As it is a self-regulatory body of the advertising industry, the ASA cannot fine an advertiser who breaks the Code. The ASA can only request that the offending advertisement be withdrawn. In practice, this works because of the strength of public opinion---remember the Benetton baby---and the fact that no magazine or broadcaster would carry an advertisement that broke the Code.

In these post-modern days, when most advertisements use familiar music or images, advertisers must take care not to infringe copyright. Advertising slogans are generally too short to be copyright works, so rival advertisers can copy each others' catch-phrases. The copying of brand names, however, will often infringe trademark legislation.

The relaxation of UK rules on comparative advertising means that the registered trademarks of others can be used provided that use is in accordance with ``honest practices.'' The limits of this definition have yet to be clearly defined by case law. A criticism of the new common position of the EU is that it is similarly ambiguous and its provisions contradictory. Comparative advertising should, therefore, be undertaken cautiously. The lengths to which the brand name of a competitor can be exploited are undefined.

In the UK, a general policy of good standards of advertising as advocated by the the British Code is the best track for any advertiser to follow. There can be a conflict between these standards and effective marketing, however. The Code outlaws the use of violent or shocking images merely to attract attention, but ultimately, even if an advertisement is withdrawn, controversy sells.


LINKS

Topical
Advertising Law Internet Site (with a US bias, run by Arent Fox), Lycos search on advertising law. Yugoslavia's War Crimes Tribunal (article on legal implications), Lawlinks (topical law materials by subject).
Search Tools (search by word)
WebCrawler, Yahoo, Lycos, InfoSeek.
Journals and Magazines
Harvard Journal of Law and Technology, Journal of Current Legal Issues (Newcastle University).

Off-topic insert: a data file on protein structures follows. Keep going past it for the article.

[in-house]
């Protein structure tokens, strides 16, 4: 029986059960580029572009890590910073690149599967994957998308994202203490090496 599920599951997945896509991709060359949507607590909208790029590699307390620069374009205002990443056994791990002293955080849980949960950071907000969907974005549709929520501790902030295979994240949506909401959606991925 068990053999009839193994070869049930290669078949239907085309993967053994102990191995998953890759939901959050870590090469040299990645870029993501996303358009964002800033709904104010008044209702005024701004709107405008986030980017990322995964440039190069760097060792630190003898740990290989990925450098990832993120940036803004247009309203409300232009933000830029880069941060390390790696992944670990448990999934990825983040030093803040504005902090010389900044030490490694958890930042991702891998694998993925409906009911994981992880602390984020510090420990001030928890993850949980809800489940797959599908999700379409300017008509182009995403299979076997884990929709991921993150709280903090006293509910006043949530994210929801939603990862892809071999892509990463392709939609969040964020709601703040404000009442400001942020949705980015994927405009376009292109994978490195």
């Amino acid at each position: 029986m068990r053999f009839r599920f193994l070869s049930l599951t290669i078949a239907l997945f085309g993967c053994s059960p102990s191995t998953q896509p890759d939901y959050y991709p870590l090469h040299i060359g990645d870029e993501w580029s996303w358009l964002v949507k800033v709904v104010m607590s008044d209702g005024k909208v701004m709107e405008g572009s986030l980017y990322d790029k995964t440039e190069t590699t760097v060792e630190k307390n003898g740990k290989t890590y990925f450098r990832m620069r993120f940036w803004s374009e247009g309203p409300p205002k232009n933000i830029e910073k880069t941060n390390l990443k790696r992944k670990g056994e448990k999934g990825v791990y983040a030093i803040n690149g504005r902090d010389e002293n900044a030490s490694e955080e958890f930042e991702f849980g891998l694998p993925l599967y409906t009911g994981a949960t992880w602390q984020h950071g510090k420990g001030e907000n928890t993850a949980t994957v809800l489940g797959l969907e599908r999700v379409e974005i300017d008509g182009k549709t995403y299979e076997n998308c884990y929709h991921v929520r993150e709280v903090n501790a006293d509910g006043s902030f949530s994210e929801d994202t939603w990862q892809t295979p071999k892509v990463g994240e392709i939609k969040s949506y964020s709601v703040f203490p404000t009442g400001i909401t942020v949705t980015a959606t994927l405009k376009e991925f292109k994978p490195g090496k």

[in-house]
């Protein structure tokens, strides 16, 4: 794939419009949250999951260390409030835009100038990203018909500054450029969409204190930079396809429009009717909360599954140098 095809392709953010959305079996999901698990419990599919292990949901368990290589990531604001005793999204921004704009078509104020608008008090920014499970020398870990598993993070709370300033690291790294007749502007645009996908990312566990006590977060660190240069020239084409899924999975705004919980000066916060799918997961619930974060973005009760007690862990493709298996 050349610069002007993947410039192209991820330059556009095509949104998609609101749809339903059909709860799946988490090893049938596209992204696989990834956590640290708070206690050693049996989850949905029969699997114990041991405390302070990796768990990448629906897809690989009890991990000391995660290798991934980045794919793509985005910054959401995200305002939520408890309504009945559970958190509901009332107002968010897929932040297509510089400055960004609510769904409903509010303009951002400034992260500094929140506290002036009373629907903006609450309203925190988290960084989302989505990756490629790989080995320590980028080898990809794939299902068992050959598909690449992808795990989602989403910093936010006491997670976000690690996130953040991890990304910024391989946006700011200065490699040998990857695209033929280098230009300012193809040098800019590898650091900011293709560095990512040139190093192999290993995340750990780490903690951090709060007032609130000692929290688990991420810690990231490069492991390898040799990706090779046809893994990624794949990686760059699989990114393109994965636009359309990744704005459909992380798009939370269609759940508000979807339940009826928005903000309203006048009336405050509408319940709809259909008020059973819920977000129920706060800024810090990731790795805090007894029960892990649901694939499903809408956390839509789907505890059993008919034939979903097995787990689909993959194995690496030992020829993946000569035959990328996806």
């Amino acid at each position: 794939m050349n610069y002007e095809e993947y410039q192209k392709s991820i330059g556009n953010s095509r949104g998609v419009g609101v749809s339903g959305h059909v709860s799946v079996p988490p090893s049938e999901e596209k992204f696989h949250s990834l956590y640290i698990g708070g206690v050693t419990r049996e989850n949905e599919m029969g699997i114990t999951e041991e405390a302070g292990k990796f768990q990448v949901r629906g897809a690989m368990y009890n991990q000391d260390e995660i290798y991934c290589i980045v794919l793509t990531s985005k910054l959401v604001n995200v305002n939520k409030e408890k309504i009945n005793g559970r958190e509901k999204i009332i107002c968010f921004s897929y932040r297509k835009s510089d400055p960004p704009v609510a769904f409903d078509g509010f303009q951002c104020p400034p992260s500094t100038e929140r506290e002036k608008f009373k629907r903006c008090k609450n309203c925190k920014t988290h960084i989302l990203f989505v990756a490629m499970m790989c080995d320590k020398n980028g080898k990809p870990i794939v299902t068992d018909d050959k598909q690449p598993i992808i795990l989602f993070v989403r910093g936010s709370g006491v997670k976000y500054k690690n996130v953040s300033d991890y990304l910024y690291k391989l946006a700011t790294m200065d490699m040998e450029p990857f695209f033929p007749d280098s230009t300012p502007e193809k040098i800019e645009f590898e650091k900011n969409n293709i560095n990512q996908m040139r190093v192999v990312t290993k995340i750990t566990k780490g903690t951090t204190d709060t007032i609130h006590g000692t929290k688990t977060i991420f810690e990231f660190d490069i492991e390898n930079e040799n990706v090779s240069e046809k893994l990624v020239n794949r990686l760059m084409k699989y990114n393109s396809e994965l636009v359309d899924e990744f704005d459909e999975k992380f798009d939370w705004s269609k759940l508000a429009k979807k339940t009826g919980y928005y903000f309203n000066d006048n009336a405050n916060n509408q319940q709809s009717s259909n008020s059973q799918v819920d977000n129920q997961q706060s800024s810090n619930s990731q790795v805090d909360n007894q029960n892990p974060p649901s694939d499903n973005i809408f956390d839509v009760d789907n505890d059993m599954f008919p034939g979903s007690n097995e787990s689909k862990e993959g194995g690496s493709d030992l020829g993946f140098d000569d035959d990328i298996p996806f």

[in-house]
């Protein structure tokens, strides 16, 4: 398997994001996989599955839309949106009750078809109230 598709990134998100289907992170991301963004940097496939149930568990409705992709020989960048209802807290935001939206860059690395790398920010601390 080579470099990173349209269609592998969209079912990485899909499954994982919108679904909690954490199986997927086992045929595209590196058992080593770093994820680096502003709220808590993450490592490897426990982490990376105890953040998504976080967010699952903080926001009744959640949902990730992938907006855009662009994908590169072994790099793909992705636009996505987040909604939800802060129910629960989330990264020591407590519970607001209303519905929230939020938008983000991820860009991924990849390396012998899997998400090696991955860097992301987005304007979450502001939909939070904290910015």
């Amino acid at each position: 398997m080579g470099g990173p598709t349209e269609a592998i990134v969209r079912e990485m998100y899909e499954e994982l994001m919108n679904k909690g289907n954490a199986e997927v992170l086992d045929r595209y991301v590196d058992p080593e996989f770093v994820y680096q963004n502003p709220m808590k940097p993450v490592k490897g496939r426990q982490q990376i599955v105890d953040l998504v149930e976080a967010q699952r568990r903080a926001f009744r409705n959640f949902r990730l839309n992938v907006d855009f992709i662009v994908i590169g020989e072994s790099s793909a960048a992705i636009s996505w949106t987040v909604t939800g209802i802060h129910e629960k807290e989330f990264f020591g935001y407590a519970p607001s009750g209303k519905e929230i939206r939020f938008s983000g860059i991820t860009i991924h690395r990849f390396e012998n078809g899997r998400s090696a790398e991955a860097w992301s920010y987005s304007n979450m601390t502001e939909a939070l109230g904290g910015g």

Bodies
Europa (information on the European Union), European Parliament (complete with maps, a history, and a description of its powers), Global Arbitration Mediation Association (legal forms and links to other legal sites), Intelligence and Counterintelligence Homepage (your guide to intelligence organisations the world over), Law Info (legal marketing service on the Web), The Law Society (professional body for lawyers in England and Wales), Lexis-Nexis (law-information services), Sweet & Maxwell (including the Crown Court Alerting System and case extracts), UK `Open Government' Server (CCTA Government Information Service), US House of Representatives Law Library (an unpredictable selection of sources---the UK Library ranges from the Magna Carta to transcripts of Neville Chamberlain's Poland speeches in 1939).
Back Issues
1995 November: 2 (Unfair Dismissal), October: 1 (Software Patents).
Other links
Yahoo law section, Advertising Law Internet Site(with a US bias, run by Arent Fox), Law Enforcement Home Page (amusing examples of American neuroses), Jeffrey Dahmer's Brain (complete transcript of the battle between criminal psychology research and Dahmer's dad for anyone suffering OJ withdrawal). Legal Insanity Homepage---some of the weakest jokes on the Internet, even for lawyers, by Pinellas County Judge Steven Rushing.

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Copyright (c) ESL 1995.